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EGYPT: Women Targeted in Tahrir Square

World  (tags: world, politics, middle-east, news, Egypt, women's rights, 'HUMANRIGHTS!', 'CIVILLIBERTIES!', government, ethics, society, humanrights, freedoms )

- 2139 days ago -
It is becoming increasingly uncomfortable to be female or foreign in Cairo's Tahrir Square, birthplace of the January 2011 Egyptian revolution.

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pam w (139)
Friday June 15, 2012, 9:52 pm
Sorry, Cal...this is SO PREDICTABLE! I'm very sorry for ANYONE female in these countries.

Past Member (0)
Saturday June 16, 2012, 4:06 am
thank you for post

. (0)
Saturday June 16, 2012, 6:19 am
I have been to Egypt many times and have always found the Egyptian people to be tolerant and welcoming - my wife and I were welcomed in Cairo and treated with respect, we returned the coutesy by dressing modestly. It is such a shame that these people are now being stired up in this way, indeed reports of returning to a war like stance with Israel seems possible. At the end of the day it will be the ordinary Egyptian person who will lose out; Egypt's earnings from tourism are substantial and although a significant part of it is taken by the foreign owners of the hotels (almost every well known western hotel chain is represented in the tourist areas) ordinary people are employed there are earn a better living than they would otherwise achieve. I'm really sad for Egypt and its' people, I sincerely hope that they find a peaceful way forward whilst that is till available.

Past Member (0)
Saturday June 16, 2012, 6:28 am

Past Member (0)
Saturday June 16, 2012, 6:33 am
Sorry, comment on wrong article. Sad the misinformed people can cause such havoc, thankfully some are standing up for what is right.

. (0)
Saturday June 16, 2012, 2:05 pm
As the ousted President lays in a prison cell, watching, listening to what he brought to Egypt, slowing burning...
As history is written, Egypt's contribution to the 21st century will be gross stupidity, ignorance.

. (7)
Saturday June 16, 2012, 8:29 pm
"Kassab believes the assaults are taking place at two levels. Some, she said, are “Egyptian men who are sexually frustrated on a personal level due to not being able to marry before earning enough to pay for a home and wedding amidst Egypt’s high unemployment levels. They have also been emasculated under Mubarak’s regime and they look for weak targets to make them feel empowered."

This is typical Arab victimology at work. Give me a break. It's not the men's fault, it's Mubarak's, right? He didn't give Egyptians enough jobs so they can't marry and they're sexually frustrated and emasculated.

Did Mubarak make the rule that you can't get married if you don't have the money? No. It's part of the Arab-Muslim culture. If these guys lived in a different culture where it would be okay to have premarital sex or marry when you're poor ANYWAY, then the stupid jerks wouldn't have the problem or excuse.

So Mubarak "emasculated" the men. Oh really? Just how did he do it? So if something Mubarak did was actually responsible for the men's behavior, does it MAKE SENSE TO HURT THE WOMEN or animals, like Muslims do all across the Middle East? No of course not. misogyny rules and picking on people and animals that are less powerful is the NORM in this culture. It's been going on for thousands of years.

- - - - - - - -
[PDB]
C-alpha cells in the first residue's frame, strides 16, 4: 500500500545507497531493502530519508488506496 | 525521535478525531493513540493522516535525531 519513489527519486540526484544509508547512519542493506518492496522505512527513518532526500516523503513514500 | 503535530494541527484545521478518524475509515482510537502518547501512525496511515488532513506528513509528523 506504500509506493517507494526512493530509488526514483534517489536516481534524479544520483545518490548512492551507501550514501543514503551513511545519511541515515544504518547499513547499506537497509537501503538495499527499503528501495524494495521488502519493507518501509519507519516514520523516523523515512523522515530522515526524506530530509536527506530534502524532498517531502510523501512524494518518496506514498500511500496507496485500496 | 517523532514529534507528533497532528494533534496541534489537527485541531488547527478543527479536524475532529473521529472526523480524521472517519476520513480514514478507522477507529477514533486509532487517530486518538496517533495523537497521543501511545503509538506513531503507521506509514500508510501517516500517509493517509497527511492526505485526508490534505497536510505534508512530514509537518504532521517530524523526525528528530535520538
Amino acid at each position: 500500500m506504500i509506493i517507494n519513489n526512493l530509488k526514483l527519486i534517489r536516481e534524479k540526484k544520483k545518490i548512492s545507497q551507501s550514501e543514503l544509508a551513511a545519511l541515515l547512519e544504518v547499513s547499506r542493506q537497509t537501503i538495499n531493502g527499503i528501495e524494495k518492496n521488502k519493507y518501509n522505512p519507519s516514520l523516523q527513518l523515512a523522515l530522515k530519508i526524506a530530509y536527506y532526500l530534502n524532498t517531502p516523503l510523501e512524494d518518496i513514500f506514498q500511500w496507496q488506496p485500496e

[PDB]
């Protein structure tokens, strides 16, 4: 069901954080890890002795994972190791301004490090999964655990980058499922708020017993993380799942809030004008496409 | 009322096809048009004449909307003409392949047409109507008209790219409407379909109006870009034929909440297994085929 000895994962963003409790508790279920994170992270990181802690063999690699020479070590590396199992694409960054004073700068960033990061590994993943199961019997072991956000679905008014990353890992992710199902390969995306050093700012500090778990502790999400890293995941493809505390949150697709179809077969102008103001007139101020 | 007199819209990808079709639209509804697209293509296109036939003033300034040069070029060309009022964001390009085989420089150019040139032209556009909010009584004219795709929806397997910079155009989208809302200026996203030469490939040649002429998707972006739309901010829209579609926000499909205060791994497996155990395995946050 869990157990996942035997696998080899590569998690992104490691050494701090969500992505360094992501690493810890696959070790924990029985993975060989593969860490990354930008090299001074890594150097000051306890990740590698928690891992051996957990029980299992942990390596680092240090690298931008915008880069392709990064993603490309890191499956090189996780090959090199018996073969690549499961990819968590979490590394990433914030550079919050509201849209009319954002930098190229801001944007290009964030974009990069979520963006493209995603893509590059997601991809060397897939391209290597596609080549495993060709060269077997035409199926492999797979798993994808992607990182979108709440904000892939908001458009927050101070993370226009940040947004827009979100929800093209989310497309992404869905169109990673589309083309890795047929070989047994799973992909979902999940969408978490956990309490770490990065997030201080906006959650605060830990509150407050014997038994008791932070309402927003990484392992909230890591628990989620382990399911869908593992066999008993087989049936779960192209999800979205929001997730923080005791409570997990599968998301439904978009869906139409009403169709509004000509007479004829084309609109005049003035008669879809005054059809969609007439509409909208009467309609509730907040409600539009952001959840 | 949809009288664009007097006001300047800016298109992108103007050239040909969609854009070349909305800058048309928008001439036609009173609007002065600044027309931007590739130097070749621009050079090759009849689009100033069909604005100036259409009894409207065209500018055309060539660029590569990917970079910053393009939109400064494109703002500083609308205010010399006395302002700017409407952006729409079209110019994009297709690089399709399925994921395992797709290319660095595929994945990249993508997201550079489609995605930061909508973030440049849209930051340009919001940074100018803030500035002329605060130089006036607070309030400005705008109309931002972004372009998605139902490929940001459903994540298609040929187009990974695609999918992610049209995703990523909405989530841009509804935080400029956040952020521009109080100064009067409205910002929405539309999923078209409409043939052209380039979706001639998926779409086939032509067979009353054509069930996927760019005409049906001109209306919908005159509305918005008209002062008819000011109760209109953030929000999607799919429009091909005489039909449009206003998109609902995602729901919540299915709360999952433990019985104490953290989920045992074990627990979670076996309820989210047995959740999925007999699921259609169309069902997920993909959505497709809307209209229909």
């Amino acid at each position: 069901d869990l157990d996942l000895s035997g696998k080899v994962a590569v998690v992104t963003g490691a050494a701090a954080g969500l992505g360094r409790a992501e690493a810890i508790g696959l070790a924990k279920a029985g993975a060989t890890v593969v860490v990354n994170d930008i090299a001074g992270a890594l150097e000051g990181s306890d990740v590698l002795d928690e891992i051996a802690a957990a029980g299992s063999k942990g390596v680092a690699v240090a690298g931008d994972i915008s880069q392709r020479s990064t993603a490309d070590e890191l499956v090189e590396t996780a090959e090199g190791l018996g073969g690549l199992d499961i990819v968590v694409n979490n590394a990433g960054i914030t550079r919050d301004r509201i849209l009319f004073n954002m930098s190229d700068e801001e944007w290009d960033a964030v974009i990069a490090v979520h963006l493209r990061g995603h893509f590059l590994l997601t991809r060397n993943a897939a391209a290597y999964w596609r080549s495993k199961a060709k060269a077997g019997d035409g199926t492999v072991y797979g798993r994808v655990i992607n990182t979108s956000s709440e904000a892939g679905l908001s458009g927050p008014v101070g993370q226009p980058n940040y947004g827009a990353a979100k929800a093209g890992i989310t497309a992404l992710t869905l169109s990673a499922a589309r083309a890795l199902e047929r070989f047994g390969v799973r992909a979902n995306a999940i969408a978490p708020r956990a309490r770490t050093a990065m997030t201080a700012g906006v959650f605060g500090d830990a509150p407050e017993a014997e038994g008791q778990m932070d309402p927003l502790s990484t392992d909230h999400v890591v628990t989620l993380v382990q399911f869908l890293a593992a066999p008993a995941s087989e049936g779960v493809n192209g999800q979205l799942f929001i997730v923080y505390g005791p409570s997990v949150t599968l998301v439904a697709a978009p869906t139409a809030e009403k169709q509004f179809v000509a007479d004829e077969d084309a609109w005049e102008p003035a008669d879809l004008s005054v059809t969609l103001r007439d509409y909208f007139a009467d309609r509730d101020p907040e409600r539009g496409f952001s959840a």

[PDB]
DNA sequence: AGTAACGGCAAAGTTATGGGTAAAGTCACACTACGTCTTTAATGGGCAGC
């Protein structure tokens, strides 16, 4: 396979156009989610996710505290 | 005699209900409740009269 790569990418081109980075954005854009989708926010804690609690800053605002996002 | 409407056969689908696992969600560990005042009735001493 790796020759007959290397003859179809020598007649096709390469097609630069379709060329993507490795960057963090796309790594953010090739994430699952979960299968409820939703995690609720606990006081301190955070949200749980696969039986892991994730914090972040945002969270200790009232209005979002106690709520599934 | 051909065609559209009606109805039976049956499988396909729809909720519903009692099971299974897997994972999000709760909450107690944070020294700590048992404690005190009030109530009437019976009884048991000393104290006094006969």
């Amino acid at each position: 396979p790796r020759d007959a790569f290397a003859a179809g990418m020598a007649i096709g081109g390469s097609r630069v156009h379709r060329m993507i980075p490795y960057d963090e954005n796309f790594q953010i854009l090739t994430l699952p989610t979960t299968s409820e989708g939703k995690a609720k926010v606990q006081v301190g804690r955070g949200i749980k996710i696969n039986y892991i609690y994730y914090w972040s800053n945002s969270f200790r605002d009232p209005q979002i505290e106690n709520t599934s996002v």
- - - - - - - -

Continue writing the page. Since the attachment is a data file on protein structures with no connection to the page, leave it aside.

But now they have Mubarak to blame it on. God forbid they should look at their own behavior and be accountable. That's why it's going to be an eternity till Egyptians pull themselves out of their own morass, because only a minority have the courage, fortitude and mental and emotional freedom to look at their situation and take responsibility.

I don't have any love for Mubarak, but it's really a stretch to make him the scapegoat. Notice none of these guys EVER takes responsibility for their own behaivor. SO TYPICAL.

These people are going to be

Vivien Green (153)
Sunday June 17, 2012, 8:05 am
Thank you Cal I have contacted a female friend who lives in Cairo to get your perception on this news article.

Vivien Green (153)
Sunday June 17, 2012, 8:18 am
Thank you Cal I have contacted a female friend who lives in Cairo to get her comment about this situation.

Terri Hughes (416)
Sunday June 17, 2012, 12:55 pm
This is HORRIBLE, these women should not be treated like this. They should hang everyone of these men. But, if they where REAL men they would not being doing this!!!!

Vivien Green (153)
Sunday June 17, 2012, 2:45 pm
Please see my friend Helen Dayem's comment underneath the original news article.

Ira Herson (13)
Sunday June 17, 2012, 9:19 pm
Just wait till the Islamic Brotherhood takes over. Women will be safe and secure.... as long as they know their place.

Edith B (146)
Sunday June 17, 2012, 9:29 pm
I had always thought of Egypt as the most civilized of the Arab nations. I am really sorry to read this. One of my Care2 friends lives in Egypt. I have not heard from her since shortly after the revolution. I am afraid to contact her because it might cause her problems. How sad to be a woman in a Muslim world.

Lynn Squance (235)
Tuesday June 19, 2012, 11:40 pm
Every person is responsible for and should be accountable for their actions. To blame others, like Mubarak, for emasculating the men is ridiculous. To me, it is more likely one's own reaction to social moraes, religious tenets and traditions that frustrate men and women alike. Having said that, the government has a role in ensuring respect for all people. The women protesting are looking for respect and reforms. Men should be standing with them and demand reforms for women and men --- equal rights, respect.
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